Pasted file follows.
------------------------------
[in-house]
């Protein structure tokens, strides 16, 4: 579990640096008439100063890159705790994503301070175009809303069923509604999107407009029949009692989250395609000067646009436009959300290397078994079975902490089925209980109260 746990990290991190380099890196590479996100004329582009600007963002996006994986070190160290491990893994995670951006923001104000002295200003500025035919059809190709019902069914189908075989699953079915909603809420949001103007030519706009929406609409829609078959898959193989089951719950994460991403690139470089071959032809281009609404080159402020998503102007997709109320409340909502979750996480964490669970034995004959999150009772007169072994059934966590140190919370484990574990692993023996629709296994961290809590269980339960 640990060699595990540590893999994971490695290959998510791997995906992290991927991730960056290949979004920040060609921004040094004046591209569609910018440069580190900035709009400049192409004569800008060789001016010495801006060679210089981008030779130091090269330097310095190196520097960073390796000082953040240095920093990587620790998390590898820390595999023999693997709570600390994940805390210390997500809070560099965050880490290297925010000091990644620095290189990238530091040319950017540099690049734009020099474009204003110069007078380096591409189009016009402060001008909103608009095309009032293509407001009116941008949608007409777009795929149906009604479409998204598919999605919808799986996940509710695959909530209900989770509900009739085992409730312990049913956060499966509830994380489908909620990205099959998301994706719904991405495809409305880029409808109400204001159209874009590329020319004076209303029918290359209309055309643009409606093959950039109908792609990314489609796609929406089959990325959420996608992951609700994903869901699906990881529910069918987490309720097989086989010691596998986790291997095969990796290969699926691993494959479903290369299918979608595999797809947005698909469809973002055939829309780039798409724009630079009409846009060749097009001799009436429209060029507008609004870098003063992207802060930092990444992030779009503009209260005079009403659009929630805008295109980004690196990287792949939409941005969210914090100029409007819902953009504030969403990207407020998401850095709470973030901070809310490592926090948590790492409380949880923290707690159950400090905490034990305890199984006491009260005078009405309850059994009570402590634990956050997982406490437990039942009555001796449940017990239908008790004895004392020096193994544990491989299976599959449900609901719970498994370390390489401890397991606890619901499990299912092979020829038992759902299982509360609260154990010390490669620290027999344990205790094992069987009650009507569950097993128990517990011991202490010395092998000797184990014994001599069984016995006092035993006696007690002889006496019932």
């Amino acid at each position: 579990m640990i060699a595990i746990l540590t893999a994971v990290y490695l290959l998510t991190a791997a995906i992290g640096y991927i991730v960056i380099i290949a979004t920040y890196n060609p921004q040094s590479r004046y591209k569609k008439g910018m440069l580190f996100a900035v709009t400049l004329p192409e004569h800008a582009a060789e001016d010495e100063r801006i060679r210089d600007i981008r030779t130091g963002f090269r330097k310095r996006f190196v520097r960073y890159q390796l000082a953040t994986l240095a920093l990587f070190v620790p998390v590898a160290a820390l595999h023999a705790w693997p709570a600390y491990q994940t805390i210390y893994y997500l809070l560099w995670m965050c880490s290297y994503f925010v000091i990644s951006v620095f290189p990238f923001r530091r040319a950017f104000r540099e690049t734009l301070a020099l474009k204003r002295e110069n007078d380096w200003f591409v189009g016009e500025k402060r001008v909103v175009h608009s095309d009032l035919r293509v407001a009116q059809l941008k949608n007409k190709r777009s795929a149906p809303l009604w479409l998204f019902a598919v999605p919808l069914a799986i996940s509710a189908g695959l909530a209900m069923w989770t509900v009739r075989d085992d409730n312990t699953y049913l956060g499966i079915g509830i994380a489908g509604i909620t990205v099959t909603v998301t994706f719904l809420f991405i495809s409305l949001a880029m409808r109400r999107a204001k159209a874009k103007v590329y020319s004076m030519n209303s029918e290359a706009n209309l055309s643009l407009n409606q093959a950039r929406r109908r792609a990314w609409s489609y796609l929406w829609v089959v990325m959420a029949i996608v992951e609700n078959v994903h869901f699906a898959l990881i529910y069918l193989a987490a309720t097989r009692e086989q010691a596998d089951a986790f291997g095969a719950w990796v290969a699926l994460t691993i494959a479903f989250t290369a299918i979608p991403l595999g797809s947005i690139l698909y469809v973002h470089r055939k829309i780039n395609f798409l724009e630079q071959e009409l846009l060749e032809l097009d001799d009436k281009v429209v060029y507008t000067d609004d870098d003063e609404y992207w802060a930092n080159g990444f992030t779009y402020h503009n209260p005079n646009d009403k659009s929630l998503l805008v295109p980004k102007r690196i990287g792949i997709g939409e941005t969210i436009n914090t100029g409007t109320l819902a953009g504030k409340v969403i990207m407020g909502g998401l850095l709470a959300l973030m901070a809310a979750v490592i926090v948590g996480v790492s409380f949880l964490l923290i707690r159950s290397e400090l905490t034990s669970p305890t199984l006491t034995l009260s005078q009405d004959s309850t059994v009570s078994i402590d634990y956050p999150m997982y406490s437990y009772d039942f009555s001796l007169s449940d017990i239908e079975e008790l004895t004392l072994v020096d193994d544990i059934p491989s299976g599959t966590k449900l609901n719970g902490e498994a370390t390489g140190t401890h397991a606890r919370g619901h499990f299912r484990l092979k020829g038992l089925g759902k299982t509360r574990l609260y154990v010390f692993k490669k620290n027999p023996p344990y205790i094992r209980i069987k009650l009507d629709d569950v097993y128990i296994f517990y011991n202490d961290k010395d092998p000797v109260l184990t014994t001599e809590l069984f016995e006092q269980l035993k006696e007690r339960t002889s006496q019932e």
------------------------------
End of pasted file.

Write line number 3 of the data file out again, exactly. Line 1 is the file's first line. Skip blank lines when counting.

């Amino acid at each position: 579990m640990i060699a595990i746990l540590t893999a994971v990290y490695l290959l998510t991190a791997a995906i992290g640096y991927i991730v960056i380099i290949a979004t920040y890196n060609p921004q040094s590479r004046y591209k569609k008439g910018m440069l580190f996100a900035v709009t400049l004329p192409e004569h800008a582009a060789e001016d010495e100063r801006i060679r210089d600007i981008r030779t130091g963002f090269r330097k310095r996006f190196v520097r960073y890159q390796l000082a953040t994986l240095a920093l990587f070190v620790p998390v590898a160290a820390l595999h023999a705790w693997p709570a600390y491990q994940t805390i210390y893994y997500l809070l560099w995670m965050c880490s290297y994503f925010v000091i990644s951006v620095f290189p990238f923001r530091r040319a950017f104000r540099e690049t734009l301070a020099l474009k204003r002295e110069n007078d380096w200003f591409v189009g016009e500025k402060r001008v909103v175009h608009s095309d009032l035919r293509v407001a009116q059809l941008k949608n007409k190709r777009s795929a149906p809303l009604w479409l998204f019902a598919v999605p919808l069914a799986i996940s509710a189908g695959l909530a209900m069923w989770t509900v009739r075989d085992d409730n312990t699953y049913l956060g499966i079915g509830i994380a489908g509604i909620t990205v099959t909603v998301t994706f719904l809420f991405i495809s409305l949001a880029m409808r109400r999107a204001k159209a874009k103007v590329y020319s004076m030519n209303s029918e290359a706009n209309l055309s643009l407009n409606q093959a950039r929406r109908r792609a990314w609409s489609y796609l929406w829609v089959v990325m959420a029949i996608v992951e609700n078959v994903h869901f699906a898959l990881i529910y069918l193989a987490a309720t097989r009692e086989q010691a596998d089951a986790f291997g095969a719950w990796v290969a699926l994460t691993i494959a479903f989250t290369a299918i979608p991403l595999g797809s947005i690139l698909y469809v973002h470089r055939k829309i780039n395609f798409l724009e630079q071959e009409l846009l060749e032809l097009d001799d009436k281009v429209v060029y507008t000067d609004d870098d003063e609404y992207w802060a930092n080159g990444f992030t779009y402020h503009n209260p005079n646009d009403k659009s929630l998503l805008v295109p980004k102007r690196i990287g792949i997709g939409e941005t969210i436009n914090t100029g409007t109320l819902a953009g504030k409340v969403i990207m407020g909502g998401l850095l709470a959300l973030m901070a809310a979750v490592i926090v948590g996480v790492s409380f949880l964490l923290i707690r159950s290397e400090l905490t034990s669970p305890t199984l006491t034995l009260s005078q009405d004959s309850t059994v009570s078994i402590d634990y956050p999150m997982y406490s437990y009772d039942f009555s001796l007169s449940d017990i239908e079975e008790l004895t004392l072994v020096d193994d544990i059934p491989s299976g599959t966590k449900l609901n719970g902490e498994a370390t390489g140190t401890h397991a606890r919370g619901h499990f299912r484990l092979k020829g038992l089925g759902k299982t509360r574990l609260y154990v010390f692993k490669k620290n027999p023996p344990y205790i094992r209980i069987k009650l009507d629709d569950v097993y128990i296994f517990y011991n202490d961290k010395d092998p000797v109260l184990t014994t001599e809590l069984f016995e006092q269980l035993k006696e007690r339960t002889s006496q019932e």